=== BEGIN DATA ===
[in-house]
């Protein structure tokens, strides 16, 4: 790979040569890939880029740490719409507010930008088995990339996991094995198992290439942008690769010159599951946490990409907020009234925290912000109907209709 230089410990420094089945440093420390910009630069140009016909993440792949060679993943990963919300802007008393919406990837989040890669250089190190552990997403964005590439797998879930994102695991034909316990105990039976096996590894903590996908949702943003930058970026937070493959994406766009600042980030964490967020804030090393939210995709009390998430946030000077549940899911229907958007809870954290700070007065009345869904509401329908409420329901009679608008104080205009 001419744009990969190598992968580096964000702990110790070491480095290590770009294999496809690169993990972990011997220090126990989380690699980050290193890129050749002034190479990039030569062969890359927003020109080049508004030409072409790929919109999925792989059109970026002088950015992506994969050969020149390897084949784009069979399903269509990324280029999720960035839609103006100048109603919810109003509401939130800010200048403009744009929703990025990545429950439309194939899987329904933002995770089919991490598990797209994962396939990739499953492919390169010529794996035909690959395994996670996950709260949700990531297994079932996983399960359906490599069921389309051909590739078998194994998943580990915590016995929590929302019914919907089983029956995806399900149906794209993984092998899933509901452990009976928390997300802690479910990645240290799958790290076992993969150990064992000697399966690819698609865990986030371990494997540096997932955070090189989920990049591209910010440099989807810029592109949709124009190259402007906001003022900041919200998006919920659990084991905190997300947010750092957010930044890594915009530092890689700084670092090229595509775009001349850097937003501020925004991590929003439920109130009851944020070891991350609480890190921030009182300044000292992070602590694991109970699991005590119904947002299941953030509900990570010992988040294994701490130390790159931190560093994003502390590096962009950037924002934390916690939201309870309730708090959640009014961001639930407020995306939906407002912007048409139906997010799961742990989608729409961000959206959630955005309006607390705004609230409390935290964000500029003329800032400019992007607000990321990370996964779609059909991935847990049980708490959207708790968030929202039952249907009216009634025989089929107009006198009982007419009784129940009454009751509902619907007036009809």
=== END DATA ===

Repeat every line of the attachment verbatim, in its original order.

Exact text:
[in-house]
């Protein structure tokens, strides 16, 4: 790979040569890939880029740490719409507010930008088995990339996991094995198992290439942008690769010159599951946490990409907020009234925290912000109907209709 230089410990420094089945440093420390910009630069140009016909993440792949060679993943990963919300802007008393919406990837989040890669250089190190552990997403964005590439797998879930994102695991034909316990105990039976096996590894903590996908949702943003930058970026937070493959994406766009600042980030964490967020804030090393939210995709009390998430946030000077549940899911229907958007809870954290700070007065009345869904509401329908409420329901009679608008104080205009 001419744009990969190598992968580096964000702990110790070491480095290590770009294999496809690169993990972990011997220090126990989380690699980050290193890129050749002034190479990039030569062969890359927003020109080049508004030409072409790929919109999925792989059109970026002088950015992506994969050969020149390897084949784009069979399903269509990324280029999720960035839609103006100048109603919810109003509401939130800010200048403009744009929703990025990545429950439309194939899987329904933002995770089919991490598990797209994962396939990739499953492919390169010529794996035909690959395994996670996950709260949700990531297994079932996983399960359906490599069921389309051909590739078998194994998943580990915590016995929590929302019914919907089983029956995806399900149906794209993984092998899933509901452990009976928390997300802690479910990645240290799958790290076992993969150990064992000697399966690819698609865990986030371990494997540096997932955070090189989920990049591209910010440099989807810029592109949709124009190259402007906001003022900041919200998006919920659990084991905190997300947010750092957010930044890594915009530092890689700084670092090229595509775009001349850097937003501020925004991590929003439920109130009851944020070891991350609480890190921030009182300044000292992070602590694991109970699991005590119904947002299941953030509900990570010992988040294994701490130390790159931190560093994003502390590096962009950037924002934390916690939201309870309730708090959640009014961001639930407020995306939906407002912007048409139906997010799961742990989608729409961000959206959630955005309006607390705004609230409390935290964000500029003329800032400019992007607000990321990370996964779609059909991935847990049980708490959207708790968030929202039952249907009216009634025989089929107009006198009982007419009784129940009454009751509902619907007036009809």